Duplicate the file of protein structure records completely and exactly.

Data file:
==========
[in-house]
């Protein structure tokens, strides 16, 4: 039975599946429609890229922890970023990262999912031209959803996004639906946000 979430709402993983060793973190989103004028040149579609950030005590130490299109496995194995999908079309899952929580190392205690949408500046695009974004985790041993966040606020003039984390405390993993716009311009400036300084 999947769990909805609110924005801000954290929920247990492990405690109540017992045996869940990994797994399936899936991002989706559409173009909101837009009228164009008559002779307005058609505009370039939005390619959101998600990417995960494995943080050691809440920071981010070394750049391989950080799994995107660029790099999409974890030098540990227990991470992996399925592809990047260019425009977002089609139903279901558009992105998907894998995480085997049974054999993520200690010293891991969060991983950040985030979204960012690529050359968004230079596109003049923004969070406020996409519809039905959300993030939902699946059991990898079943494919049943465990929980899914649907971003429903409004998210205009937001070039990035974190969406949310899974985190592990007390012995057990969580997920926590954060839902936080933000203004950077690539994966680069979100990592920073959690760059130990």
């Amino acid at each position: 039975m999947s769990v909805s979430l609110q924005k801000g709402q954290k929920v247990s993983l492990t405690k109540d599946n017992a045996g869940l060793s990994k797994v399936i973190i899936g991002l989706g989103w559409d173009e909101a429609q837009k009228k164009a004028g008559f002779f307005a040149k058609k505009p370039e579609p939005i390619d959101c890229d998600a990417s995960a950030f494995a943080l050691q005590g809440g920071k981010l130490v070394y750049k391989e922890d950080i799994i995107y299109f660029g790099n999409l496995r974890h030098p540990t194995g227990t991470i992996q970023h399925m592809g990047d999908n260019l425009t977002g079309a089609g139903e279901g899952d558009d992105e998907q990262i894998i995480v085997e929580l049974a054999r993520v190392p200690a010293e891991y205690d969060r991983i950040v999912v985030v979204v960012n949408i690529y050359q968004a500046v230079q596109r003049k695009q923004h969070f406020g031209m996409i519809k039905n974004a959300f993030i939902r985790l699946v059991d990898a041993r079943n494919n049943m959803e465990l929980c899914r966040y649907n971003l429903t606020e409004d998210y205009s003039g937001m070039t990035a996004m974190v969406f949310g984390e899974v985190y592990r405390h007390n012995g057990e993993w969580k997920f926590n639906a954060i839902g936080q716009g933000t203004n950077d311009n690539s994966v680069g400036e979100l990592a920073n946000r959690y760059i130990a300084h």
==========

[in-house]
């Protein structure tokens, strides 16, 4: 039975599946429609890229922890970023990262999912031209959803996004639906946000 979430709402993983060793973190989103004028040149579609950030005590130490299109496995194995999908079309899952929580190392205690949408500046695009974004985790041993966040606020003039984390405390993993716009311009400036300084 999947769990909805609110924005801000954290929920247990492990405690109540017992045996869940990994797994399936899936991002989706559409173009909101837009009228164009008559002779307005058609505009370039939005390619959101998600990417995960494995943080050691809440920071981010070394750049391989950080799994995107660029790099999409974890030098540990227990991470992996399925592809990047260019425009977002089609139903279901558009992105998907894998995480085997049974054999993520200690010293891991969060991983950040985030979204960012690529050359968004230079596109003049923004969070406020996409519809039905959300993030939902699946059991990898079943494919049943465990929980899914649907971003429903409004998210205009937001070039990035974190969406949310899974985190592990007390012995057990969580997920926590954060839902936080933000203004950077690539994966680069979100990592920073959690760059130990």
């Amino acid at each position: 039975m999947s769990v909805s979430l609110q924005k801000g709402q954290k929920v247990s993983l492990t405690k109540d599946n017992a045996g869940l060793s990994k797994v399936i973190i899936g991002l989706g989103w559409d173009e909101a429609q837009k009228k164009a004028g008559f002779f307005a040149k058609k505009p370039e579609p939005i390619d959101c890229d998600a990417s995960a950030f494995a943080l050691q005590g809440g920071k981010l130490v070394y750049k391989e922890d950080i799994i995107y299109f660029g790099n999409l496995r974890h030098p540990t194995g227990t991470i992996q970023h399925m592809g990047d999908n260019l425009t977002g079309a089609g139903e279901g899952d558009d992105e998907q990262i894998i995480v085997e929580l049974a054999r993520v190392p200690a010293e891991y205690d969060r991983i950040v999912v985030v979204v960012n949408i690529y050359q968004a500046v230079q596109r003049k695009q923004h969070f406020g031209m996409i519809k039905n974004a959300f993030i939902r985790l699946v059991d990898a041993r079943n494919n049943m959803e465990l929980c899914r966040y649907n971003l429903t606020e409004d998210y205009s003039g937001m070039t990035a996004m974190v969406f949310g984390e899974v985190y592990r405390h007390n012995g057990e993993w969580k997920f926590n639906a954060i839902g936080q716009g933000t203004n950077d311009n690539s994966v680069g400036e979100l990592a920073n946000r959690y760059i130990a300084h």